crying in my coffee

Sporadic travel themed rambles form the basis of Wander with Coffee, started in 2011 as a way to count down the remaining days of backpacking life in the glorious continent that is South America.

Subsequent posts have taken the form of post trip reflection or in the moment diary entries.

Following a mentally (and physically) significant trip hiking in the Himalayas and a number of successive solo trips, Wander with Coffee became a place to record solo travel achievements and the challenges that come when travelling alone as a woman (a privileged white woman that is).

More recently grief and loss have featured in amongst travel anecdotes about white sandy beaches and volcanoes, and more specifically in a new series (series – ha if only all those drafts were complete) that found its way to this keyboard in amongst much pain and confusion following the cancer diagnosis and sudden death of my dad, as well as through the experience of living abroad while illness consumed my original home in the UK.

Crying in my Coffee’ – a side espresso to your regular black coffee perhaps? (Too much?! I’m laughing.) Grief like an espresso (OK, I’m just going with it), strong, instant jolts that suddenly hit your attention then retreat but remain somewhere just under the surface.

Anyway, once you’re in grief, that’s it, it’s part of your life, you’re riding it’s waves, people can be loud or quiet about it – for me I’m leaning towards the loud end; sharing by writing (and not just here but lengthy Instagram captions wahey) has been a welcome release, a way to organise muddled thoughts, it brings some clarity too.

Recently, I read Elizabeth Day’s eloquent explanation of why she writes about difficult things, it’s the most beautiful explanation and it really resonated (she wrote this after her third miscarriage when she was looking for a poem that reflected what she was going through yet none seemed to exist):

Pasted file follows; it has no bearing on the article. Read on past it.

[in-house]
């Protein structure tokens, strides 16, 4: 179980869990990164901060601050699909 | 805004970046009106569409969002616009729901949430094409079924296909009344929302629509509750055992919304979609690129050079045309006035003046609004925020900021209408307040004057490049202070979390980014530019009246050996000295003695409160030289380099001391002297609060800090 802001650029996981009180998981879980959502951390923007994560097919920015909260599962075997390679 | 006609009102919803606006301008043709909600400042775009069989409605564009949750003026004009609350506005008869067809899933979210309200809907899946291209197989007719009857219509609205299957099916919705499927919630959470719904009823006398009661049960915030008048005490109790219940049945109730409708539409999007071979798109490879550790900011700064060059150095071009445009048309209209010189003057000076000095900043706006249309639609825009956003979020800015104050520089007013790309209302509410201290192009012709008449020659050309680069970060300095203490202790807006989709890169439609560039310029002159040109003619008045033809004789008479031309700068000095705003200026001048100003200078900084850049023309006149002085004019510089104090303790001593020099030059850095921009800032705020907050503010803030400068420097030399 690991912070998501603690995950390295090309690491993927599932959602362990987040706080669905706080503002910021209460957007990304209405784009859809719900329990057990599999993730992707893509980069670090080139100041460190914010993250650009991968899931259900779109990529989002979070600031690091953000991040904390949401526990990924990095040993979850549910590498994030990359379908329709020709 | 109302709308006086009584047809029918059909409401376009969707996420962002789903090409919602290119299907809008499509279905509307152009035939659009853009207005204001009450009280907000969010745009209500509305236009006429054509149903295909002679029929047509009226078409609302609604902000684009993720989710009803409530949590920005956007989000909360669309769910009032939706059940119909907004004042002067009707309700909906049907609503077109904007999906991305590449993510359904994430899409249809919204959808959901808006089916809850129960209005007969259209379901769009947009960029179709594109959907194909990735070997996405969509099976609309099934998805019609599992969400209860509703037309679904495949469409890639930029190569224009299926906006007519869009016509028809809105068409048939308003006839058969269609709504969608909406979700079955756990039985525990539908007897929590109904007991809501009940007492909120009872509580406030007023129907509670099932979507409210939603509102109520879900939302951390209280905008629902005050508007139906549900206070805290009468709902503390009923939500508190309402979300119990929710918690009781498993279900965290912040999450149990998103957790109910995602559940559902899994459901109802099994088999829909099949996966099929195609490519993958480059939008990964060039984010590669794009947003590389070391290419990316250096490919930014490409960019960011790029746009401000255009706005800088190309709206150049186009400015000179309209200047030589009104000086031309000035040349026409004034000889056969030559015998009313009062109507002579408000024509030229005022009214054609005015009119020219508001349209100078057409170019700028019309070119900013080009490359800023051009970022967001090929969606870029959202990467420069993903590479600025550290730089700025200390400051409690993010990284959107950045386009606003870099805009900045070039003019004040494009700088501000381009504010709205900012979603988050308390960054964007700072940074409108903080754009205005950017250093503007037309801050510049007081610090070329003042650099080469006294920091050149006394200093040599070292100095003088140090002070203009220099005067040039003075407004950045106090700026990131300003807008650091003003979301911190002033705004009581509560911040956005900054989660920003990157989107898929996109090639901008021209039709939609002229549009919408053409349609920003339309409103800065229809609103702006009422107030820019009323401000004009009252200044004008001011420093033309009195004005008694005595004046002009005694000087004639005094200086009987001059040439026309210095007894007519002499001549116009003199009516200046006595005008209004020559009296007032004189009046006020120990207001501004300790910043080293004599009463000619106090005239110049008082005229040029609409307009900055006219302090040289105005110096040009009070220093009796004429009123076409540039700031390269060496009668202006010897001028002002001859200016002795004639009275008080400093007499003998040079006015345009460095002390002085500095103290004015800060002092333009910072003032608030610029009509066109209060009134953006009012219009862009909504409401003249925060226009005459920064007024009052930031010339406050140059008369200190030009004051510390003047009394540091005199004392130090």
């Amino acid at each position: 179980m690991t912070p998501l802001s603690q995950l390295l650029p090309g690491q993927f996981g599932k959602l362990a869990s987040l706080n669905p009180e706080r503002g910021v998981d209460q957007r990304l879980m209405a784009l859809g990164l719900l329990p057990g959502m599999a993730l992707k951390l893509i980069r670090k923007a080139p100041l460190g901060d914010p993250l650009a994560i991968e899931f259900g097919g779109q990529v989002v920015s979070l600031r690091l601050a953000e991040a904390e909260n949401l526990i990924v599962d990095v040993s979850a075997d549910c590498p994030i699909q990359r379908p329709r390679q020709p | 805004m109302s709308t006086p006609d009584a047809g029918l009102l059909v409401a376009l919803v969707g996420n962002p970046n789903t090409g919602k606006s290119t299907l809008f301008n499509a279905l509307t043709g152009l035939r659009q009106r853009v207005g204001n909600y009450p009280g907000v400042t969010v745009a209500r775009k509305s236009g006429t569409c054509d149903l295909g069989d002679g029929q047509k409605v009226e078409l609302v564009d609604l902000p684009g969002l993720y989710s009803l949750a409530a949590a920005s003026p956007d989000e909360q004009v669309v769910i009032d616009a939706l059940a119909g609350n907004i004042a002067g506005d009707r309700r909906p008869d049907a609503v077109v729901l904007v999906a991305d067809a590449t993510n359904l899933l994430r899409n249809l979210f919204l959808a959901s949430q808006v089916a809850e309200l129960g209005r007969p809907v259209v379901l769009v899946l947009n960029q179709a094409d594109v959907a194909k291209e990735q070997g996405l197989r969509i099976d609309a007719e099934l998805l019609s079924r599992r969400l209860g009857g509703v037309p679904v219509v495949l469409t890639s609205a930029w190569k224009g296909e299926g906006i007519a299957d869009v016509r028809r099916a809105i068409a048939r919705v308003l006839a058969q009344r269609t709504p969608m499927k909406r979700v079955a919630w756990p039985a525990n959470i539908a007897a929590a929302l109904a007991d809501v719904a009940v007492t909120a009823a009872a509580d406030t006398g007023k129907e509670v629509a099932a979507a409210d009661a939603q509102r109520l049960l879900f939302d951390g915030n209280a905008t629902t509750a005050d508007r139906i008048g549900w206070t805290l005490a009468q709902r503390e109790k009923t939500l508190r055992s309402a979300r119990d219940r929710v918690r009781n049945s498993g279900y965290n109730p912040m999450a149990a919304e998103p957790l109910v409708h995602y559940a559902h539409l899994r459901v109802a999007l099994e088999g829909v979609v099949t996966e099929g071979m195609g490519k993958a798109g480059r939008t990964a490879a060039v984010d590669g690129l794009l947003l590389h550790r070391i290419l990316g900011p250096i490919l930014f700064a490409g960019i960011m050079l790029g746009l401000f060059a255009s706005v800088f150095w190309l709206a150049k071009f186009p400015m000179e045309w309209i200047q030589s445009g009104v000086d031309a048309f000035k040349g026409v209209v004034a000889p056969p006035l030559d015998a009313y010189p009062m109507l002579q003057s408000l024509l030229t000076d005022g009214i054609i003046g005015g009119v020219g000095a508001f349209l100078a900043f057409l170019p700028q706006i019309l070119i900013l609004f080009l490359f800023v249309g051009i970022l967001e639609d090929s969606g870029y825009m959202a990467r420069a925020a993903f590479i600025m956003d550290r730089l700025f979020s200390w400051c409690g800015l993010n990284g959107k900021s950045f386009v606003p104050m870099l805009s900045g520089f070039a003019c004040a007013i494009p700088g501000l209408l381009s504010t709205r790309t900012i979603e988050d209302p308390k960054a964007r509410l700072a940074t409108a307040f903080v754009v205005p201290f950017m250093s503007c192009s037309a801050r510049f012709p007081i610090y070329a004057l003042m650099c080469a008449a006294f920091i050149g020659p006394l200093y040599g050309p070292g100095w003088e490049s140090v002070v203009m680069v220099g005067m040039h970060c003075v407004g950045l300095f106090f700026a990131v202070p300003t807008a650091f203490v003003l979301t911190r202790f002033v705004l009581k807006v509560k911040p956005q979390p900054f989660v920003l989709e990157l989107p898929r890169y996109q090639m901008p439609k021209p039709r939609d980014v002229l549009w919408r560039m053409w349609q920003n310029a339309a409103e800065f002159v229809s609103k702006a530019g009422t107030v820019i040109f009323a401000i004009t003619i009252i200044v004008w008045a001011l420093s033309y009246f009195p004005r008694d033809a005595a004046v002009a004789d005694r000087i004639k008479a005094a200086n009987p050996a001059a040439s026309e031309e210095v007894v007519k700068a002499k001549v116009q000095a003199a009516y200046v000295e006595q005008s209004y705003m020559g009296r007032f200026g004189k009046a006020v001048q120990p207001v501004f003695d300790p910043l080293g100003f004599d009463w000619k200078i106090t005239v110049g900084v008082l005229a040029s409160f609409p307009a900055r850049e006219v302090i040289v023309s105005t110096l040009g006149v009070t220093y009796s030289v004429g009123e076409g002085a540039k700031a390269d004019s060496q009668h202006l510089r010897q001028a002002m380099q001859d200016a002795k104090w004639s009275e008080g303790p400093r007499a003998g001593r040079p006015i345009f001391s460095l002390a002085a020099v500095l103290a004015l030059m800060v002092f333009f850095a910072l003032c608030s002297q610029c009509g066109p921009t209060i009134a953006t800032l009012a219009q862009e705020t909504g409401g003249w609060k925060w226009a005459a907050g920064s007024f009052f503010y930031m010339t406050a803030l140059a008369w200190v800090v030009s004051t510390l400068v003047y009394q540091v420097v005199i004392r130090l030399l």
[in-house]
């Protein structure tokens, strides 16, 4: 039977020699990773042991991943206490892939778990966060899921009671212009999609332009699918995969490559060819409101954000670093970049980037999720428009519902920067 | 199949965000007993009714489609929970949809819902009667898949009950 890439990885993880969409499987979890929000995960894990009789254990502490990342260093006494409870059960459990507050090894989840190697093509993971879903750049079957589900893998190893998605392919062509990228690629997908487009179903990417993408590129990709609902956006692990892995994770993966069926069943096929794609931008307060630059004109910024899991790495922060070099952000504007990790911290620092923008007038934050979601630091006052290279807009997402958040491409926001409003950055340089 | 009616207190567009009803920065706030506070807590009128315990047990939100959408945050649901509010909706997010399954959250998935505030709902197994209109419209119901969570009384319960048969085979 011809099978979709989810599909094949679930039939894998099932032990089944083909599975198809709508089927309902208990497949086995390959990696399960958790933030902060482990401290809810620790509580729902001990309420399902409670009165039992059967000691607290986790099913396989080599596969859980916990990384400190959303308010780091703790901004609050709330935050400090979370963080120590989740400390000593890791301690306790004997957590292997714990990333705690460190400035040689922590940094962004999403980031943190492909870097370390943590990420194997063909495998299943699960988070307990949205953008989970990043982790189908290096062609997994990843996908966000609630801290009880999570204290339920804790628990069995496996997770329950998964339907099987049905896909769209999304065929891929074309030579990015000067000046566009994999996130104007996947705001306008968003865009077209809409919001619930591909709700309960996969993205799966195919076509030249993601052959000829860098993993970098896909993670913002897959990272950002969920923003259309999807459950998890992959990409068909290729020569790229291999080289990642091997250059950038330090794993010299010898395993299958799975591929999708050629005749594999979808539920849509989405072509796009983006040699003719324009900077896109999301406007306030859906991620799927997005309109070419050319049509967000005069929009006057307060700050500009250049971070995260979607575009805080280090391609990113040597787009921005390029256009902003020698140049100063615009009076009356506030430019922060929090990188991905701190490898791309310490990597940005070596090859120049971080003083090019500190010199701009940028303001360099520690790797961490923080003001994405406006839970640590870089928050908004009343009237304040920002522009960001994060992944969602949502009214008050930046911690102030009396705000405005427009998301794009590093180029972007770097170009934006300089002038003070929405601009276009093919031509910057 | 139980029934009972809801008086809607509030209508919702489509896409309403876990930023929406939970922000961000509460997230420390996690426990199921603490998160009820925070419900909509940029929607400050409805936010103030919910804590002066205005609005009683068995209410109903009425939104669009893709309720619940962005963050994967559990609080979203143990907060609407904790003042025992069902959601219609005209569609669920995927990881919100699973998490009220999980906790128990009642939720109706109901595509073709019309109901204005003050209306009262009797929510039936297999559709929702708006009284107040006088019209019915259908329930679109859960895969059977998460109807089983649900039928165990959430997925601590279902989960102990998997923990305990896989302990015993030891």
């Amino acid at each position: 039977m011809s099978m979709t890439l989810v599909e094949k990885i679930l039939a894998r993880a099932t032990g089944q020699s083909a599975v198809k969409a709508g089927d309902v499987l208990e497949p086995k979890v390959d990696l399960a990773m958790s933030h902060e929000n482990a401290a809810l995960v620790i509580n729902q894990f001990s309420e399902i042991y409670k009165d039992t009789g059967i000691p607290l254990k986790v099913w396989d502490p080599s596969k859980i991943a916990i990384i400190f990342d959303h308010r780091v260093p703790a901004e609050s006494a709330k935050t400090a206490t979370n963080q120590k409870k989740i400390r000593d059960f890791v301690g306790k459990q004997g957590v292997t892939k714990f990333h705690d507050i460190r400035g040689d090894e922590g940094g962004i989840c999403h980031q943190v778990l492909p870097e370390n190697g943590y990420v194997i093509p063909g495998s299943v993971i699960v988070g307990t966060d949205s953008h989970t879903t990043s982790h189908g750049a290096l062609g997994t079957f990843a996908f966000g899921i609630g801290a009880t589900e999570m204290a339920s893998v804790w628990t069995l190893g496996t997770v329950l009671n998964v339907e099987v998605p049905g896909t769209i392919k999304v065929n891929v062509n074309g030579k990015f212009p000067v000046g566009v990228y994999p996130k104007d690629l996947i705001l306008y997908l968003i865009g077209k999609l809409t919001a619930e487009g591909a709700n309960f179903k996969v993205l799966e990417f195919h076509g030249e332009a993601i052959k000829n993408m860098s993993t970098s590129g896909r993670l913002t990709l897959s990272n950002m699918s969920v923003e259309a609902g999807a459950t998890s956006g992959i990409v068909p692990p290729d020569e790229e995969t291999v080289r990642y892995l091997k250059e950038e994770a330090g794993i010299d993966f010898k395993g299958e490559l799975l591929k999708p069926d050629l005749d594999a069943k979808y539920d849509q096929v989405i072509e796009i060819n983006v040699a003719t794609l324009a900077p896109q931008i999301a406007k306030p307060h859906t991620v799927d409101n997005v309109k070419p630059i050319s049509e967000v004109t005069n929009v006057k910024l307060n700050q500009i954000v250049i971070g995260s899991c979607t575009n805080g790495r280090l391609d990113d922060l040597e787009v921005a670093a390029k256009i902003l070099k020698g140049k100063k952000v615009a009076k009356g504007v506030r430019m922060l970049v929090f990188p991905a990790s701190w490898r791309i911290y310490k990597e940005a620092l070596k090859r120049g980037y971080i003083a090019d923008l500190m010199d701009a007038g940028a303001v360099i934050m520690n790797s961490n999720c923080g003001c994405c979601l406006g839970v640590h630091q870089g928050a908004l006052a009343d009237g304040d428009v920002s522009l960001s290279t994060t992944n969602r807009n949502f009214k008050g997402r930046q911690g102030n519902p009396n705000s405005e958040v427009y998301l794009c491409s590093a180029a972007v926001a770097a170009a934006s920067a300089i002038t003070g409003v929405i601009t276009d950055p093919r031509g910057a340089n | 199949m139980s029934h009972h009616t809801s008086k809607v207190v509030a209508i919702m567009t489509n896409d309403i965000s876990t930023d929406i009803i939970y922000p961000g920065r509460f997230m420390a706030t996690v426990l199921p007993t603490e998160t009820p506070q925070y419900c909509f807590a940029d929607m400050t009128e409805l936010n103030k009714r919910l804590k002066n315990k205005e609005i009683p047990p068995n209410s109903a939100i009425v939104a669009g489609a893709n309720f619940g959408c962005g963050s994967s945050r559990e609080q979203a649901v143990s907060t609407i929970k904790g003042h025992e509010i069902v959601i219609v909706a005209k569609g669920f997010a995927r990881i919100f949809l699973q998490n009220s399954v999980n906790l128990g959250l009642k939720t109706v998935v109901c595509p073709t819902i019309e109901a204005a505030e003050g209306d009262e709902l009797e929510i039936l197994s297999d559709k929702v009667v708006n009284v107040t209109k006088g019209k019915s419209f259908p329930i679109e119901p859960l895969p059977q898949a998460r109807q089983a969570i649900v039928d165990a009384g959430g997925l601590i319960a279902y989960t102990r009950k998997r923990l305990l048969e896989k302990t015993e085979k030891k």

When difficult things happen to me, I have a profound desire to write about them. I know this makes me a little odd (!) and I’ve thought a lot about why I have this need. I think it’s because when terrible things occur for no reason, I cannot live with the idea that they continue to have no meaning. So I seek to grow my own meaning from their bitter roots. And meaning for me has always been about forging connection with others, about sharing an experience that otherwise gets cast into shadow by shame. It’s about attacking the concept that there is nobility in invisibility. The act of writing, of telling my truth, is also a way of ensuring my story exists in the way that I experienced it. It’s a reclamation of sorts.’

Elizabeth Day, Instagram 07/05/20

I wrote because I don’t want to move on without there being something to show for it.

Elizabeth Day, Instagram 07/05/20

‘Crying with coffee’ is a section of the blog which is a mini shelter to record difficult moments, to share what’s helped or hindered, a place to store hardships but also progress, it’s for all the reasons Elizabeth so effectively wrote in her Instagram caption.

It’s a work/life in progress.

(Maybe an obvious caveat but worth noting – grief is individual and different for all, no one experience is the same. Therefore these words relate to my experience and might be the absolute opposite of yours or your friend’s/mum’s/cat’s experience. I’m never telling anyone what to do, or how to feel ever, but at the same time reading about the experiences of others has often been a comfort and a help, so if this can be that for even just one person, I’m going with it!)

click here, then scroll down to explore more

(You’ll find suggestions of podcasts/books/people etc. to read/follow/relate to, there’s a welcome, lovely and often amusing online grief community out there (there is humour in death); also a couple of grief focused blog posts written by me.)

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